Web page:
ma di wo do vr za zo

Pleasure of resistance


Interview with BamBam Frost, by Eva Decaesstecker (Kaaitheater, January 2024)



Would you like to tell us a little about the process behind YES?

YES is the second piece I’ve made. My first piece, SORRY, premiered in 2018 and was about dances, aesthetics and expressions within pop culture. For YES, I wanted to dig deeper into that theme and unfold layers of the pop images we consume. I wanted to explore both real and imaginary characters and the histories around them. These pop cultural dances, together with the political climate of 2020, led me to the concepts of fiction, pleasure and change. Concepts that grew to be the foundation of how this work was created. 

The quote “All that you touch, you change. All that you change, changes you. The only lasting truth is change” from Octavia Butler’s Parable of the Sower was very present in my process. As well as adrienne maree brown’s Pleasure activism and Audrey Lorde's Uses of the erotic - The erotic as power. Together with my artistic team, we kept asking ourselves how fiction, change and pleasure could guide us in exploring alternative ways of being and being together.  

Why did you decide to make a solo for YES?

Even though I’m alone most of the time on stage, the piece does not feel like a solo. As I move through pop cultural images, I embody a series of characters and situations I have seen, read about or imagined, exploring the potential of pleasure within these. So in a way, it’s a piece where a bunch of others are present. 

After the group piece SORRY, I was curious about creating a solo, I was longing for a slower process and another type of intimacy with the material. But at the same time, I was questioning if being alone on stage is the only thing I wanted to propose. At one point, I decided to invite my friend and colleague Lydia into this work. It became a solo with a guest. I wanted to dream, play and explore this concept with her. Together with Alexandra Tveit, she has also been helping me with dramaturgy and artistic support. I believe in figuring things out together.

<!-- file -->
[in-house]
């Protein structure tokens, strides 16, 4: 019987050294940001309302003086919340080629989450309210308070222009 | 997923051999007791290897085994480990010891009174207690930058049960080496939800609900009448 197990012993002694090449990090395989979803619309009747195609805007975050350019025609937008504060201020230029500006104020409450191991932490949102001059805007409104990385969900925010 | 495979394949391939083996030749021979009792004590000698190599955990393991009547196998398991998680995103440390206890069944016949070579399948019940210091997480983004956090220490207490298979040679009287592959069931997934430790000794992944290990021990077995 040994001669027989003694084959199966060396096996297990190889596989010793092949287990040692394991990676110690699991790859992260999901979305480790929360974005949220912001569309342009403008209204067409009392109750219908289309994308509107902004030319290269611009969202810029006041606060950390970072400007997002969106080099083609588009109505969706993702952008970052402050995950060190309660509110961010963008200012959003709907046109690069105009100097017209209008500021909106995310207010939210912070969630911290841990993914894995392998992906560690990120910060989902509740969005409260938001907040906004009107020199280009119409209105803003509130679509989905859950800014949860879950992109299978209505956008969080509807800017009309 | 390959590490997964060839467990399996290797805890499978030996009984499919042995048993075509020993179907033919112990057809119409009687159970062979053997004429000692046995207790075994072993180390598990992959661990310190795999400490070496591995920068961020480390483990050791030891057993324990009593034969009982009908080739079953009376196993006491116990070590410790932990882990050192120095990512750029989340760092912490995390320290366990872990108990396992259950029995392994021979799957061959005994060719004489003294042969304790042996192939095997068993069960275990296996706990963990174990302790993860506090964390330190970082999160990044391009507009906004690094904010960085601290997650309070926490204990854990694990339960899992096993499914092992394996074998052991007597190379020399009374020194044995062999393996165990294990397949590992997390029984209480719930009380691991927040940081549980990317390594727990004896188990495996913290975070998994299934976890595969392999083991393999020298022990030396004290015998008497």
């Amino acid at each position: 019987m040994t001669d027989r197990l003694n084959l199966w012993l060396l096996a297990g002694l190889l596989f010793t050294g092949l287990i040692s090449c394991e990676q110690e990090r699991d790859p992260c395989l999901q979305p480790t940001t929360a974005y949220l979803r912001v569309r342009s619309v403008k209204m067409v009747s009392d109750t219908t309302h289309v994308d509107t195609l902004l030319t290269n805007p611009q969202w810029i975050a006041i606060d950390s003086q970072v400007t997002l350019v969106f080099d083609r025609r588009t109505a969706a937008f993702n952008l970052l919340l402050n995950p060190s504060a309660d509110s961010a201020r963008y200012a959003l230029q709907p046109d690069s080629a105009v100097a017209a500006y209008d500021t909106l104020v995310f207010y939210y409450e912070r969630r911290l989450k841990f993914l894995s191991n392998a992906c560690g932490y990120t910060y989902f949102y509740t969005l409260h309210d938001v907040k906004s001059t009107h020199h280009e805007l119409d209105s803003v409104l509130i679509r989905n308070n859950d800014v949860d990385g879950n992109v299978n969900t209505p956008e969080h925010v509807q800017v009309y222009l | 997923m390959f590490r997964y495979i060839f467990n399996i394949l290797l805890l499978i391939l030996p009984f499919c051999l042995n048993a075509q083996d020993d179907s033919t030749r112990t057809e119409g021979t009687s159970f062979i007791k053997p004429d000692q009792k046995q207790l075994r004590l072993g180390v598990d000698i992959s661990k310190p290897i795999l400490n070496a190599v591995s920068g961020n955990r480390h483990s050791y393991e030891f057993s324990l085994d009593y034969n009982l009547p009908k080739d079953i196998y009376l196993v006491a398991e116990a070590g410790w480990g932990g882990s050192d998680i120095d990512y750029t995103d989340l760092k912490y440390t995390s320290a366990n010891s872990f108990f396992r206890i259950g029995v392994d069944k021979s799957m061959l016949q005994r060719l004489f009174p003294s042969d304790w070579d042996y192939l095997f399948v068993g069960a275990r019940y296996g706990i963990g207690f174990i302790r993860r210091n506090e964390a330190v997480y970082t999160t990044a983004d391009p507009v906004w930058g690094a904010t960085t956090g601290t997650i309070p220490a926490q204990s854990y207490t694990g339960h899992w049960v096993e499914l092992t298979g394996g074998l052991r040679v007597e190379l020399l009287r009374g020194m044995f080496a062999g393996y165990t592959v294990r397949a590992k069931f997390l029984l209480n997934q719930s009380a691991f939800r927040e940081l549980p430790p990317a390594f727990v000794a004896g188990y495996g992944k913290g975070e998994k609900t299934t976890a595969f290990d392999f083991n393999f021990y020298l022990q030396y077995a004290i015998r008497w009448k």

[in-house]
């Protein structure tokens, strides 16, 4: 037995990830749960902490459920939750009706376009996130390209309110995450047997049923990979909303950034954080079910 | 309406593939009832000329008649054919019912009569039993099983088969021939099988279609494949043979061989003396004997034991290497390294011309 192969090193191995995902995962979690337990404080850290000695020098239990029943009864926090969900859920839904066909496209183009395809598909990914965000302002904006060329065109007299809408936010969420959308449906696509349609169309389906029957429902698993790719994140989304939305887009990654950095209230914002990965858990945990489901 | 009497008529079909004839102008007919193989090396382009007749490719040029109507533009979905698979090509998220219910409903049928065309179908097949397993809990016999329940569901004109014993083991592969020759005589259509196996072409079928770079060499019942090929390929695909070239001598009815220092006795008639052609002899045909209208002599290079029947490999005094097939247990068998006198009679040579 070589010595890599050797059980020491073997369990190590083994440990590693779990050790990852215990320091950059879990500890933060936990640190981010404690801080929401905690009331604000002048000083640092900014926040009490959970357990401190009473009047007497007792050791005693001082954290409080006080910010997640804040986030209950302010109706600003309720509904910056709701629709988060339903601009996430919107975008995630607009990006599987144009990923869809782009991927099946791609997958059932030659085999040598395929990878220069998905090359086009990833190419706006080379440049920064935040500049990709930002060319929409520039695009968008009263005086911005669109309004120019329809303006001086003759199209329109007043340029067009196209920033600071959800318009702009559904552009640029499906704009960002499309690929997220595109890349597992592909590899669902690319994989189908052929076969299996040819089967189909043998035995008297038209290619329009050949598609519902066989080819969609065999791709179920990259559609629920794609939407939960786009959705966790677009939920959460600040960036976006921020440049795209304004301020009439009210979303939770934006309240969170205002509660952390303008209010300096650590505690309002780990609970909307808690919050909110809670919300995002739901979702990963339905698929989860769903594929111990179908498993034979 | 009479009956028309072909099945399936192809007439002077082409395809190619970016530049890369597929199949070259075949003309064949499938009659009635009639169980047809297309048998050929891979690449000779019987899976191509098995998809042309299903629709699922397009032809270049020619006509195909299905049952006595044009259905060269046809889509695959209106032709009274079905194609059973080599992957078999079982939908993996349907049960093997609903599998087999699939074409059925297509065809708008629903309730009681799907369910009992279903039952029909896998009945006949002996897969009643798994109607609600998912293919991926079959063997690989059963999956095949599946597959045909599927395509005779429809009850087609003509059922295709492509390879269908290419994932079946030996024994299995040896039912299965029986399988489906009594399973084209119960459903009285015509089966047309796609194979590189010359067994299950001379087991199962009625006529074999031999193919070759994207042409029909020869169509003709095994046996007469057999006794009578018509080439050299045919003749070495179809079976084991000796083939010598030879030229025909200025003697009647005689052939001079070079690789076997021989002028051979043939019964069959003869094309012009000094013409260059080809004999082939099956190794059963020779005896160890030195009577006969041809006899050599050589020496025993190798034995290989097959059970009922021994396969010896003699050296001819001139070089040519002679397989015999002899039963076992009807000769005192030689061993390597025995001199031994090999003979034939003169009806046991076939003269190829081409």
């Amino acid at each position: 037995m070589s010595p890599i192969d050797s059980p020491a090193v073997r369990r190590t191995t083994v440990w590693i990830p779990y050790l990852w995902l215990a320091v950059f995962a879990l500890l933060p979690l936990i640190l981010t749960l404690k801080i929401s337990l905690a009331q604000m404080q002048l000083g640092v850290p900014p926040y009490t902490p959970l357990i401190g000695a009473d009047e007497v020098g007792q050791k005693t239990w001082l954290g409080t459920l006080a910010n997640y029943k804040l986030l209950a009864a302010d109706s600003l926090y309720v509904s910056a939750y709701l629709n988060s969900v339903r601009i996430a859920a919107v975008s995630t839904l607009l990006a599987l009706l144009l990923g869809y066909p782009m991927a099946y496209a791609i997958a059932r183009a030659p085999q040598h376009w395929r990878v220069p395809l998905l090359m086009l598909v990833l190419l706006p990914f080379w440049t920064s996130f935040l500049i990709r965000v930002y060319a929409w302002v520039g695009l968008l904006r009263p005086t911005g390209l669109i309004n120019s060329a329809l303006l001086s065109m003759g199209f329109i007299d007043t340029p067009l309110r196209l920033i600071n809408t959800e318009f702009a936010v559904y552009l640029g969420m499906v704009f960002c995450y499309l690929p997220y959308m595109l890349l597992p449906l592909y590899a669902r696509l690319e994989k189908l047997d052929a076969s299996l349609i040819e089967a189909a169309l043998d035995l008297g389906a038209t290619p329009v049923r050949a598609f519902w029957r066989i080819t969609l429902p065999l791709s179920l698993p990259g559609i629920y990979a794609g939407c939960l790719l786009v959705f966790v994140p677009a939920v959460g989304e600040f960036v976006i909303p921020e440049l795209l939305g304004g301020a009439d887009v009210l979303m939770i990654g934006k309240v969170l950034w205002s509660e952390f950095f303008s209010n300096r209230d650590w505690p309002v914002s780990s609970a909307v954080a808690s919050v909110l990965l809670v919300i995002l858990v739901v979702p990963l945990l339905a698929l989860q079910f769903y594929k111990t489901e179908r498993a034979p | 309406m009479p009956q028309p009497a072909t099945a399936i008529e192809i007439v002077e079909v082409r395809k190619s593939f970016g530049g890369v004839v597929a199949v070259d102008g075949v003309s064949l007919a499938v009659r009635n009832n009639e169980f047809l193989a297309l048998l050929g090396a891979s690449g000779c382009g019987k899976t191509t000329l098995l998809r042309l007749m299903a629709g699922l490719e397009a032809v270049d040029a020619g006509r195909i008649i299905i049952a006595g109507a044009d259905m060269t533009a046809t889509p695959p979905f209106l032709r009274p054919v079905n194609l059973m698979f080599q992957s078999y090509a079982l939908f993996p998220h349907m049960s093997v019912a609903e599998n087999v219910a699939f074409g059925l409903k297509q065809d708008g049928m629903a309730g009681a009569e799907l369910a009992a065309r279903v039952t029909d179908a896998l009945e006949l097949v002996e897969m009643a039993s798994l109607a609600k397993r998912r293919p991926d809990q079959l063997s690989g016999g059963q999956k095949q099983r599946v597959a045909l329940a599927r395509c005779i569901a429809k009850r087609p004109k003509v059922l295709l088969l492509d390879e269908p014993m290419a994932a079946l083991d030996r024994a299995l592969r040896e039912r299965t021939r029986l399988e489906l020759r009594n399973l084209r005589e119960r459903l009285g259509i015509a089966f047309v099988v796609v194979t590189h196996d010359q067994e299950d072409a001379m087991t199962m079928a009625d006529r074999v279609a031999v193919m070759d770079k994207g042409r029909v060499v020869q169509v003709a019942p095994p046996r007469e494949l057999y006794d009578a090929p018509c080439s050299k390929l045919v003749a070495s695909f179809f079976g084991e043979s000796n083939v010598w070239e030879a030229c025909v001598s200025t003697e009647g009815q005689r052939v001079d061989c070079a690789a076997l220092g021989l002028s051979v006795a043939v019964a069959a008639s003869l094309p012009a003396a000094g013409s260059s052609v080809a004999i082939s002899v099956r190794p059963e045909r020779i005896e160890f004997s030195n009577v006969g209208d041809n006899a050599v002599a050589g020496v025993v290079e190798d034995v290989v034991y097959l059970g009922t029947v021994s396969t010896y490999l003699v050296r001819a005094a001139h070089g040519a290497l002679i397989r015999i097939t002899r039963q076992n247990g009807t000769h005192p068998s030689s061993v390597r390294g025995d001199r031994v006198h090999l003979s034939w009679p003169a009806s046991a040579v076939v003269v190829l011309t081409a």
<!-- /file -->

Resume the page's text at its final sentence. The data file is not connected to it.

Why the title YES?

The piece grew out of a long process where a big part of the production period was under 2020. The political climate at the time was harsh, Trump was still president and the far-right wing party grew to power in Stockholm. When I was introduced to pleasure as a concept of resistance, it resonated with me. It was needed to dare to imagine a place where other realities are possible. adrienne maree brown wrote about the word and the sensation of the yes, and for us in the creation process that word was connected to a feeling of trust in what we were doing, even though we didn’t know where we were going yet. The word also helped us to identify pleasure. Throughout the process, the concept of ‘yes’ started to get new meanings. The piece also reflects on persistence and the labour of working towards this pleasure. A movement that sometimes falters, pulls back. 

Can you say something about the extremely fluffy set design?

The set design is from Lisa Berkert Wallard’s hand. At the one hand, it refers to water, its transformative state. How it moves, even destroys. We had the idea to have a waterfall on stage, in a clearly fictitious way. Combined with the need to translate the feeling of pleasure and softness, we ended up with a waterfall in a very artificial fabric. The kind of fabric that feels soft – even when you’re just looking at it. But also clearly is not water. 

The friction between the fiction, the dreams, utopias and the clear fakeness (the dismantling of this fiction) is something that runs throughout the whole piece.